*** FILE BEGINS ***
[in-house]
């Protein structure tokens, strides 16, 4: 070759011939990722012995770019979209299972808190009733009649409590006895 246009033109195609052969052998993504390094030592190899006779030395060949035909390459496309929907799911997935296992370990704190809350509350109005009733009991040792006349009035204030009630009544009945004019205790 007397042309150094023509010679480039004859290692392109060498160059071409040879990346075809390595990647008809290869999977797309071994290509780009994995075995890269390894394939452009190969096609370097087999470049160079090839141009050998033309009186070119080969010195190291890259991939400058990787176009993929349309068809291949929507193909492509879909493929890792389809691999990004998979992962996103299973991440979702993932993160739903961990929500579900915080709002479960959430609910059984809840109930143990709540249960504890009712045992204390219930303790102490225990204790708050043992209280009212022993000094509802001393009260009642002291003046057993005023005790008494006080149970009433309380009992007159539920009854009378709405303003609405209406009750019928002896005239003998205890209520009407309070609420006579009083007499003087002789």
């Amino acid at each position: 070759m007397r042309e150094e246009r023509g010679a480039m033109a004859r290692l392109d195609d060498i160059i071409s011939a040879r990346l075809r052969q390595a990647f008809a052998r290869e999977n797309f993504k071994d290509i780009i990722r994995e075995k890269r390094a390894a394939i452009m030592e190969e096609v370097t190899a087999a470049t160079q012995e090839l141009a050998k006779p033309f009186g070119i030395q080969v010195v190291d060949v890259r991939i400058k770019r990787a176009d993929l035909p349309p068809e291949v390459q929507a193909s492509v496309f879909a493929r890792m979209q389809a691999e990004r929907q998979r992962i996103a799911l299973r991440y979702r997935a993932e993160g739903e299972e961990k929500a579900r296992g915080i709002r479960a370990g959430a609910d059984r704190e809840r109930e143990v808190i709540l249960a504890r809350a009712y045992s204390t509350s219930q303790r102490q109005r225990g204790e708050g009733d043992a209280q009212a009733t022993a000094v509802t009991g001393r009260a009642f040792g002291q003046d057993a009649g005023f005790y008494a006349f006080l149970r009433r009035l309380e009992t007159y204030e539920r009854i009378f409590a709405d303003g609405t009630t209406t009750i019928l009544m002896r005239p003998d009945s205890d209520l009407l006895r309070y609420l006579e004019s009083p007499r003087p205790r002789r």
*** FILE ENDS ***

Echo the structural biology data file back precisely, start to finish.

[in-house]
């Protein structure tokens, strides 16, 4: 070759011939990722012995770019979209299972808190009733009649409590006895 246009033109195609052969052998993504390094030592190899006779030395060949035909390459496309929907799911997935296992370990704190809350509350109005009733009991040792006349009035204030009630009544009945004019205790 007397042309150094023509010679480039004859290692392109060498160059071409040879990346075809390595990647008809290869999977797309071994290509780009994995075995890269390894394939452009190969096609370097087999470049160079090839141009050998033309009186070119080969010195190291890259991939400058990787176009993929349309068809291949929507193909492509879909493929890792389809691999990004998979992962996103299973991440979702993932993160739903961990929500579900915080709002479960959430609910059984809840109930143990709540249960504890009712045992204390219930303790102490225990204790708050043992209280009212022993000094509802001393009260009642002291003046057993005023005790008494006080149970009433309380009992007159539920009854009378709405303003609405209406009750019928002896005239003998205890209520009407309070609420006579009083007499003087002789």
């Amino acid at each position: 070759m007397r042309e150094e246009r023509g010679a480039m033109a004859r290692l392109d195609d060498i160059i071409s011939a040879r990346l075809r052969q390595a990647f008809a052998r290869e999977n797309f993504k071994d290509i780009i990722r994995e075995k890269r390094a390894a394939i452009m030592e190969e096609v370097t190899a087999a470049t160079q012995e090839l141009a050998k006779p033309f009186g070119i030395q080969v010195v190291d060949v890259r991939i400058k770019r990787a176009d993929l035909p349309p068809e291949v390459q929507a193909s492509v496309f879909a493929r890792m979209q389809a691999e990004r929907q998979r992962i996103a799911l299973r991440y979702r997935a993932e993160g739903e299972e961990k929500a579900r296992g915080i709002r479960a370990g959430a609910d059984r704190e809840r109930e143990v808190i709540l249960a504890r809350a009712y045992s204390t509350s219930q303790r102490q109005r225990g204790e708050g009733d043992a209280q009212a009733t022993a000094v509802t009991g001393r009260a009642f040792g002291q003046d057993a009649g005023f005790y008494a006349f006080l149970r009433r009035l309380e009992t007159y204030e539920r009854i009378f409590a709405d303003g609405t009630t209406t009750i019928l009544m002896r005239p003998d009945s205890d209520l009407l006895r309070y609420l006579e004019s009083p007499r003087p205790r002789r």